She knew he spoke of himself and as he began to talk of what she should see, she did indeed put her circle to her eye and looked at him through it. He was there, as was a sigil on his chest, a halo of light around it. She gasped, but kept on watching him, listening to him. What else could she do?
At his mention of her mark, she shook her head. "I would know if I had a mark," she said calmly, but her heart thundered in her ears. "If I had this.. this.. banarkin, I would know. I would have seen it."
It was not a promise of anything but home that she heard, however, and she shook her head. She did not want to learn anything. Her strongest instinct was that she knew all she had to. She knew how to plant, she knew how to plow, to make candles, to feed herself, to care for her husband.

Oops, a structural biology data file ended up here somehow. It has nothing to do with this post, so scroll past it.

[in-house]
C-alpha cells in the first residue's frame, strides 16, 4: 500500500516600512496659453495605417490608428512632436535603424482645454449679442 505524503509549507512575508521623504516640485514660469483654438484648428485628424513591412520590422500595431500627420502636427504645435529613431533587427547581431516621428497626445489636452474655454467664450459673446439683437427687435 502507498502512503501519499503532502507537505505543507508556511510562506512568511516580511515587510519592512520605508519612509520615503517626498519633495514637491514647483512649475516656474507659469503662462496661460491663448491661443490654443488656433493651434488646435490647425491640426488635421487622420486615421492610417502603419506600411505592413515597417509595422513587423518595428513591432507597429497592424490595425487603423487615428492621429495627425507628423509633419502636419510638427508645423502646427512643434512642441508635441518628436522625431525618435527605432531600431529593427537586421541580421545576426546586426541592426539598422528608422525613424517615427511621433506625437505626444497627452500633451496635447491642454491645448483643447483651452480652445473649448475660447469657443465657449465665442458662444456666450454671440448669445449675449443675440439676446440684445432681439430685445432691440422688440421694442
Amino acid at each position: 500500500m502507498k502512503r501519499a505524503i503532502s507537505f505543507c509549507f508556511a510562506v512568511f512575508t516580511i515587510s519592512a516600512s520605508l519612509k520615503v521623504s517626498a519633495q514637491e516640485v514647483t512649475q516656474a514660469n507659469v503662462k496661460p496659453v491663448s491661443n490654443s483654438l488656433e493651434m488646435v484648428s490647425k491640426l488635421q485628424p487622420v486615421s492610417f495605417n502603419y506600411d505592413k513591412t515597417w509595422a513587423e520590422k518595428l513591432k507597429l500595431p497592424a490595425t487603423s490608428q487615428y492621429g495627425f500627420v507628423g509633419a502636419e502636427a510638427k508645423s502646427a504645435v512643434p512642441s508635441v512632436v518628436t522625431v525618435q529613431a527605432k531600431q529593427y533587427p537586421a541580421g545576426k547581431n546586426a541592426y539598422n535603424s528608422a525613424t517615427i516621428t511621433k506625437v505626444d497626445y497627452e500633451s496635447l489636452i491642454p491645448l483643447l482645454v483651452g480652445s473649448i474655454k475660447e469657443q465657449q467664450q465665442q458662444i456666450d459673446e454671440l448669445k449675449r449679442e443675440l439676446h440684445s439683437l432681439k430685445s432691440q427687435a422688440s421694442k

To go unseen.
She shook. "I won't say anything about you to them," she promised. "It doesn't matter how you did it. You saved us all." And now he would save her, as he promised. She'd learned already, in the short time she'd been near him, that his word was as good as a bond. He would not break it if there was breath left in his body.